opinions
April 20, 2001

GT SMART trying to change alcohol environment; takes time and money


By Dr. Lee Wilcox
Vice President for Student Affairs
ATLANTA
April 20, 2001

Everyone likes a good joke. So those of us working with the GT SMART program smiled-if a little grimly-at the Technique's recent April Fool's Day story, "GT Stupid." However, last week's editorial suggesting that GT Smart was a misguided waste of funds made it clear that beyond the humor, there is a serious lack of understanding regarding GT SMART's efforts to reduce high-risk drinking here at Georgia Tech.

In a nutshell, GT Smart is trying to change the environment around alcohol here on campus; we are also working with other coalitions and groups to change the alcohol environment in the Atlanta area as well. Here are some of the environmental factors that have been shown to affect student drinking, along with what GT SMART is doing to try to reduce their impact:

Problem: There are pervasive messages, through ads, movies, peers, etc. that binge drinking is part of the "normal" college experience. The alcoholic beverage industry spends over $2 billion in advertising a year, much of which promotes young adult drinking as the norm.

GT SMART response: An ad campaign to counter alcohol industry messages and show the serious consequences of alcohol misuse.

Problem: Alcohol is abundantly available and inexpensive, both to of-age and underage students.

GT SMART response: Reduce availability of alcohol to underage students, who are most likely to suffer harm from alcohol. Two recent policy changes-requiring keg registration and increasing the age of entry into Atlanta bars to 21-were supported by GT SMART.

Problem: There are few inexpensive social and recreational opportunities for students that do not involve alcohol.

GT SMART response: Increase recreational activities that are not centered on excessive alcohol use. We have supported numerous student social activities, and are developing a Student Guide to Atlanta that will focus on fun things to do for students of all ages that do not involve alcohol.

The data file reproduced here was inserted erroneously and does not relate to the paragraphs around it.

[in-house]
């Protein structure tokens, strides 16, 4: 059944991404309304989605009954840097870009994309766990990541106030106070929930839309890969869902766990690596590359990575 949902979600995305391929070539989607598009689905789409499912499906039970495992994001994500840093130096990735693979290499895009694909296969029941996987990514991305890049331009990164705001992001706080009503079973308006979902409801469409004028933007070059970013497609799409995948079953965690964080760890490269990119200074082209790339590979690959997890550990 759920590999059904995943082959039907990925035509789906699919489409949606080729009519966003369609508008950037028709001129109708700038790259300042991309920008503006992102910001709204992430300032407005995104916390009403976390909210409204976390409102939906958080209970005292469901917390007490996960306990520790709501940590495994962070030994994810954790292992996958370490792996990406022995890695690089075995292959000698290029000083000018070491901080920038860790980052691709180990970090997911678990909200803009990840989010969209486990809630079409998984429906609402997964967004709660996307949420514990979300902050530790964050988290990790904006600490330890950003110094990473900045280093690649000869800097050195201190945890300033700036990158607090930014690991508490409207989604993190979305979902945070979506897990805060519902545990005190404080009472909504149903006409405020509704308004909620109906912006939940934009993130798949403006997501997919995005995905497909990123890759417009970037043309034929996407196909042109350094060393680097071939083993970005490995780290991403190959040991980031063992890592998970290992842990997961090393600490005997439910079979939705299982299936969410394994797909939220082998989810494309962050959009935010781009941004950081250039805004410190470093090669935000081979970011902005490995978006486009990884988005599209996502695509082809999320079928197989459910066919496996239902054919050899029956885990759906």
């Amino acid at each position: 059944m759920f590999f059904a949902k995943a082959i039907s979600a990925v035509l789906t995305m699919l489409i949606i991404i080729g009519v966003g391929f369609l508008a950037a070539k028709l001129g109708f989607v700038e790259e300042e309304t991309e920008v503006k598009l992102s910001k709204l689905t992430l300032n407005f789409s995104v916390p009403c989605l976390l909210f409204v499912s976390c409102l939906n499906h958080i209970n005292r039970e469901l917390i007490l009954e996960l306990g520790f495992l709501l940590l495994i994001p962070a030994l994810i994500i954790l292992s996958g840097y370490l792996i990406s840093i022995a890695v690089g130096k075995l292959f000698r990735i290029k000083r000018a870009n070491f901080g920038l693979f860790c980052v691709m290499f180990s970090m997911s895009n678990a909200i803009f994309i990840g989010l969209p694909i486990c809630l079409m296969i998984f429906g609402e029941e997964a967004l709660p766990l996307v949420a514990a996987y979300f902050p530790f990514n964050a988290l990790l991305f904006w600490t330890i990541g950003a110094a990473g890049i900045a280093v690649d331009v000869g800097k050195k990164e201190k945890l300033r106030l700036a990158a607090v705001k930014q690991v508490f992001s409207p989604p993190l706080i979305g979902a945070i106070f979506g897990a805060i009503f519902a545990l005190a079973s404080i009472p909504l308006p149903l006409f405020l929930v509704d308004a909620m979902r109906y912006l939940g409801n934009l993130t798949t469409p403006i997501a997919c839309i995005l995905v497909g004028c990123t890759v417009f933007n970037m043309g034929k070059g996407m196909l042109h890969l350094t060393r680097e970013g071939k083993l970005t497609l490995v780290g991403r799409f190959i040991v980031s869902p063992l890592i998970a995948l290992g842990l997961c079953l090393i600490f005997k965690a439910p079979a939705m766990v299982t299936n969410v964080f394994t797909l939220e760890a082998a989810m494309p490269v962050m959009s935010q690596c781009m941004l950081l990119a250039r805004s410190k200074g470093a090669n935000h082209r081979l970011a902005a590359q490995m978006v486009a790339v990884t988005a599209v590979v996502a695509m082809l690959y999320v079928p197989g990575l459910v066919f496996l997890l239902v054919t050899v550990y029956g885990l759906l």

Problem: Fraternities are preceived as places where alcohol consumption is encouraged and binge drinking is prevalent.

GT SMART response: Collaborated with the IFC to revise fraternity party policy by increasing security personnel for ID checking, creating a peer observer program, requiring wrist bands, and increasing sober monitors.

Problem: The true costs of alcohol misuse are not paid by those who cause them, namely the irresponsible drinkers and sellers of alcoholic beverages. Over half of the costs of alcohol and other drug abuse are paid by society.

GT SMART response: Identify off-campus areas with high densities of alcohol sales and alcohol-related problems; make off-campus students aware of the impact their actions have on those around them. We can then find ways to reduce alcohol related problems such as noise, violence, and vandalism.

GT SMART is also working to make students feel more a part of the community around them. Colleges whose students have high levels of civic involvement have reduced levels of binge drinking. Certainly, long-term goals such as this take time - specifically, paid staff time. But we believe the end result will be well worth it.

Alcohol misuse is no laughing matter; neither are the side effects suffered both by binge drinkers and those around them. GT SMART is trying to reduce high-risk drinking among GT students by creating an environment where it's easier for them to make good choices. We hope even more students will participate in GT SMART projects next year, and help us make this a fun place to live and a safe place to learn.




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